The laser scanner in the present invention in the workstation mode is operable in two power levels, similar to that described in the above-mentioned co-pending U.S. patent application Ser. No. 260,692, filed Oct. 21, 1988, assigned to Symbol Technologies, Inc., incorporated herein by reference. When in the stationary mode, inserted in the fixed terminal, the scanner is in a low level, short scan condition, in which case it can recognize a bar code symbol but cannot properly decode it; when a bar code is recognized the unit switches to the higher level condition whereby the scan line is longer and the laser power level is higher so a full decode is possible.
The novel features characteristic of the invention are set forth in the appended claims. The invention itself, however, as well as other features and advantages thereof, will be best understood by reference to a detailed description of a specific embodiment, when read in conjunction with the accompanying drawings, wherein:
FIG. 1a is a perspective view of a hand-held laser scanner unit coupled to the terminal unit in accordance with one embodiment of this invention, and diagrammatically illustrating a low power scan pattern;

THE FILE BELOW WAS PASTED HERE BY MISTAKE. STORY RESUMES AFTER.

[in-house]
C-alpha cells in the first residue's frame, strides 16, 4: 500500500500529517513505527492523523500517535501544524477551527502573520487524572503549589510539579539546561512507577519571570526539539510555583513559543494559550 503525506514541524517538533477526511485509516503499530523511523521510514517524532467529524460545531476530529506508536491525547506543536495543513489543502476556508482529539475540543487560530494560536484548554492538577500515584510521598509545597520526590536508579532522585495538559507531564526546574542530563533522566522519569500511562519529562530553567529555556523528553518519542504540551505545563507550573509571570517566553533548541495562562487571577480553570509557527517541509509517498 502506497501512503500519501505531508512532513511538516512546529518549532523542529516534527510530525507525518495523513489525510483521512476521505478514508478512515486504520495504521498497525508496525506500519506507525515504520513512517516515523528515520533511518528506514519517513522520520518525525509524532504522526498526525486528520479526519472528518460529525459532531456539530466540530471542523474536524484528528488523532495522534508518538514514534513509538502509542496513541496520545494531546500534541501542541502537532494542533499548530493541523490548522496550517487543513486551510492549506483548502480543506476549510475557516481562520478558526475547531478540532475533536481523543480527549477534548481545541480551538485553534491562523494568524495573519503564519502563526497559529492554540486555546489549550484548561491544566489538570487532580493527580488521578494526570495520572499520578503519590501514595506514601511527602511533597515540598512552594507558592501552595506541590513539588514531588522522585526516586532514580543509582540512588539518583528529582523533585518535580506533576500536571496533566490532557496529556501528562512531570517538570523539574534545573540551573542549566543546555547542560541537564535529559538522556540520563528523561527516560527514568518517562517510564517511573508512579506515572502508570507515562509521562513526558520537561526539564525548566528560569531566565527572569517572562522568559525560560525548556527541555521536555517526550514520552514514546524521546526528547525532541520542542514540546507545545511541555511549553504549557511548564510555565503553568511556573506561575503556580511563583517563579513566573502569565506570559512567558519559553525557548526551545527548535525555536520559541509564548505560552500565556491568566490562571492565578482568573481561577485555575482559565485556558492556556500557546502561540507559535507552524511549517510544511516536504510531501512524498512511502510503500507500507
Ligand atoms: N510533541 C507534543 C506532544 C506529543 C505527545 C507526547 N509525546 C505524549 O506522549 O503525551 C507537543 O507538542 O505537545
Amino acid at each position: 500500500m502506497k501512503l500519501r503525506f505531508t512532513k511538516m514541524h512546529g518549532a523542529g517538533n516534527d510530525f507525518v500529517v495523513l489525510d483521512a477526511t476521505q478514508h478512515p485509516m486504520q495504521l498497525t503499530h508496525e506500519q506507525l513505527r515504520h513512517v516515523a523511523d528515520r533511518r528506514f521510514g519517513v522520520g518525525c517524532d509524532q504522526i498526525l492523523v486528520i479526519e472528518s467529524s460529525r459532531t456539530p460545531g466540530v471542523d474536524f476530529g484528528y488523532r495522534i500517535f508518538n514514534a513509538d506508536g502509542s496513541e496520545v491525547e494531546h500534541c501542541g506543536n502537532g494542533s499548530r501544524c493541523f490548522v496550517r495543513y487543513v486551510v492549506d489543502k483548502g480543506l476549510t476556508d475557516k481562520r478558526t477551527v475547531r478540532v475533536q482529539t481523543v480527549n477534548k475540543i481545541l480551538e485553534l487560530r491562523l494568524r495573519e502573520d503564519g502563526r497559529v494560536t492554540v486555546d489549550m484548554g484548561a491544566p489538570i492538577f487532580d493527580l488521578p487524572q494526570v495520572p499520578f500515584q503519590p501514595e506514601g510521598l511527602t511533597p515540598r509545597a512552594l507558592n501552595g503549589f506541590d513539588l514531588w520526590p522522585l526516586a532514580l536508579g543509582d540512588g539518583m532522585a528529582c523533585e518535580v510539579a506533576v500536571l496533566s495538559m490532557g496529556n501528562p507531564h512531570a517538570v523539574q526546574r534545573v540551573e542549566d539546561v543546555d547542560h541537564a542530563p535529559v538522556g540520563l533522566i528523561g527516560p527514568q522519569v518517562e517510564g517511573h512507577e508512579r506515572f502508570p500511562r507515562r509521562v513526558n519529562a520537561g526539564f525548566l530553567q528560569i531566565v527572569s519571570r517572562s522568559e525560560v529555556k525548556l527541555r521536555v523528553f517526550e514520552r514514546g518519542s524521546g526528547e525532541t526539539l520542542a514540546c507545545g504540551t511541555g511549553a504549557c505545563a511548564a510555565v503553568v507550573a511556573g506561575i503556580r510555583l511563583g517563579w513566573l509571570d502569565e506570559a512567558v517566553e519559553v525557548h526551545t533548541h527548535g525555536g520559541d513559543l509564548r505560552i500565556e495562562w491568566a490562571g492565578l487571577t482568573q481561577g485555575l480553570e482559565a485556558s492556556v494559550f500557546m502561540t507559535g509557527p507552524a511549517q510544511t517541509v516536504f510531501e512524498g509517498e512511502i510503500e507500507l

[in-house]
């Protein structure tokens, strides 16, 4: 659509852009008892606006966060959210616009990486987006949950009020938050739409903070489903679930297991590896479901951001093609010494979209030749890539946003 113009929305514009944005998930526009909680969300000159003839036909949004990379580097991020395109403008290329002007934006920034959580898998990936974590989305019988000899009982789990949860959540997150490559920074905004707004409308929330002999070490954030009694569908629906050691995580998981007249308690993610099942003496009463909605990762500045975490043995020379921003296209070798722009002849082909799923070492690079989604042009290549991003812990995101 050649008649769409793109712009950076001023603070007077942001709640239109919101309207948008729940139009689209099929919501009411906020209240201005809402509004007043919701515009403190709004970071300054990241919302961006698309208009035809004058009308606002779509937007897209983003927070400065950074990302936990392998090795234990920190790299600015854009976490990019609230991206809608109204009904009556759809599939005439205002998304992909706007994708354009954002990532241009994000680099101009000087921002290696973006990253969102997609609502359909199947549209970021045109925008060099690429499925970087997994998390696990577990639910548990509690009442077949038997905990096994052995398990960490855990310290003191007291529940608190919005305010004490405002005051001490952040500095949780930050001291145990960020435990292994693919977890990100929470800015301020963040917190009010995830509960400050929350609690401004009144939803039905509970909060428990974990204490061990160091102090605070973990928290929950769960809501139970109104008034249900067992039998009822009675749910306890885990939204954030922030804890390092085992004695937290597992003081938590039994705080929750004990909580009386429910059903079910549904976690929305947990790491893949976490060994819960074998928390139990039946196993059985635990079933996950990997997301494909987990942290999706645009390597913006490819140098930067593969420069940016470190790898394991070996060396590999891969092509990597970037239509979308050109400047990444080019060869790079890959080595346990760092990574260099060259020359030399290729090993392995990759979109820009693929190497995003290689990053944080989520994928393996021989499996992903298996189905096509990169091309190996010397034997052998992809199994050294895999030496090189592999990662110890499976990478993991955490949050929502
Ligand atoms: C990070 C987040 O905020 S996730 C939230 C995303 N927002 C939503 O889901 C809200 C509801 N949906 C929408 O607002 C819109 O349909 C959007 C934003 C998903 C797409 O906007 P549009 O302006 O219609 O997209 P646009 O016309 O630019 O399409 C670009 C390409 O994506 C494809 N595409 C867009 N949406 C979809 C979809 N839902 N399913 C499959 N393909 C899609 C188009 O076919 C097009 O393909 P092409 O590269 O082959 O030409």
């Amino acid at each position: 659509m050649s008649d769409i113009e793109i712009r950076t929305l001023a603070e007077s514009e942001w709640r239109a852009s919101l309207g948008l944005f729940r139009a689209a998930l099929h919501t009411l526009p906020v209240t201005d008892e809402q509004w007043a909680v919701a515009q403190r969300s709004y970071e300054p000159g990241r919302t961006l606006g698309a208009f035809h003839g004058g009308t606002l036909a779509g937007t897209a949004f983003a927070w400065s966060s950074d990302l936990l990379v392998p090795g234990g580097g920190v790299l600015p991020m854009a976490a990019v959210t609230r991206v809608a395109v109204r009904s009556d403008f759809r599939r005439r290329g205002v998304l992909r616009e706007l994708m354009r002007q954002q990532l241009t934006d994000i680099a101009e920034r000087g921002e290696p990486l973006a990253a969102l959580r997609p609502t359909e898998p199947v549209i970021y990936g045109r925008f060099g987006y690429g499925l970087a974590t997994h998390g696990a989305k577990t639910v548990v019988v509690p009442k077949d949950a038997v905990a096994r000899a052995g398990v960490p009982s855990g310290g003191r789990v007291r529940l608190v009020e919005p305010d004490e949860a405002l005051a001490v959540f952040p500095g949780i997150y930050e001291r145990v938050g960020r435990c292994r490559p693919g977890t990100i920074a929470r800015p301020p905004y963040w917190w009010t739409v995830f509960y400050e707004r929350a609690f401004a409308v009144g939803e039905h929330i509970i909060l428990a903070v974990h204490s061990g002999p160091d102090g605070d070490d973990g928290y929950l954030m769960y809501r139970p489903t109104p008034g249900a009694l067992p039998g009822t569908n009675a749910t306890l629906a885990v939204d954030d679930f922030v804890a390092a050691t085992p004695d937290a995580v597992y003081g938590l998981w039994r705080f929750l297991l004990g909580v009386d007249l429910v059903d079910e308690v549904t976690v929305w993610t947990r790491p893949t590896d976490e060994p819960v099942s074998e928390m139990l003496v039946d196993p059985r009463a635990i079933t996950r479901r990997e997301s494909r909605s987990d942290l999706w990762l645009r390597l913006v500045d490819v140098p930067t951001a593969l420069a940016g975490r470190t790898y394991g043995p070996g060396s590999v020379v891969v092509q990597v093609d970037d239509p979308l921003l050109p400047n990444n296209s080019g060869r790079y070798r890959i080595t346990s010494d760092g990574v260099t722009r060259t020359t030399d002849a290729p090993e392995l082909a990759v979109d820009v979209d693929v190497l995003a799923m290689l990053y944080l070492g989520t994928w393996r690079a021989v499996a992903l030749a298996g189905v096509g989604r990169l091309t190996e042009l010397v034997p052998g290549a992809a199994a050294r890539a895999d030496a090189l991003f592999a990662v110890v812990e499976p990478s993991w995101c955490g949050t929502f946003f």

FIG. 1b is a perspective view of the hand-held laser scanner unit of FIG. 1a, coupled to the terminal unit in accordance with one embodiment of this invention, and diagrammatically illustrating a high power scan pattern;
FIG. 2 is a perspective view of the hand-held laser scanner unit of FIGS. 1a and 1b used remotely from the terminal unit in accordance with this invention;
FIG. 3 is a diagrammatic cut-away illustration of the hand-held laser scanner according to the embodiment of the present invention of FIG. 2; and
FIG. 4 is an electrical diagram in block form of the hand-held laser scanner and the associated terminal according to one embodiment of the present invention.
A bar code scanner according to one embodiment of the invention is illustrated in FIGS. 1a and 1b, where a removable hand-held scanner 10 is shown inserted in a terminal 11 for reading a bar code 12 on the surface of an article 13. The scanner 10 is constructed so that it has two modes of operation, one where it is inserted in a slot 14 in the terminal 11, and another where the scanner 10 is removed from the slot 14 and held by hand as illustrated in FIG. 2. Further, while the scanner 10 is in the mode of FIGS. 1a and 1b, the laser scan has a low-power scanning mode in which the scan line 15 is short (and therefore brighter) and the current driving the laser is reduced, as in the FIG. 1a condition. When an object resembling a bar code is moved into the field of the scan as illustrated in FIG. 1b, the signal detected is adequate to be recognized as a bar-code type output, and this output is used to trigger a switch to the high-power mode wherein the drive to the laser is increased and the scan line 15 is made longer, so that a complete scan and decode can be done rapidly. By using this dual-mode scan, the lifetime of the laser diode used to generate the laser scan line 15 is increased, as the laser will be driven at a low-power condition for most of its operating life.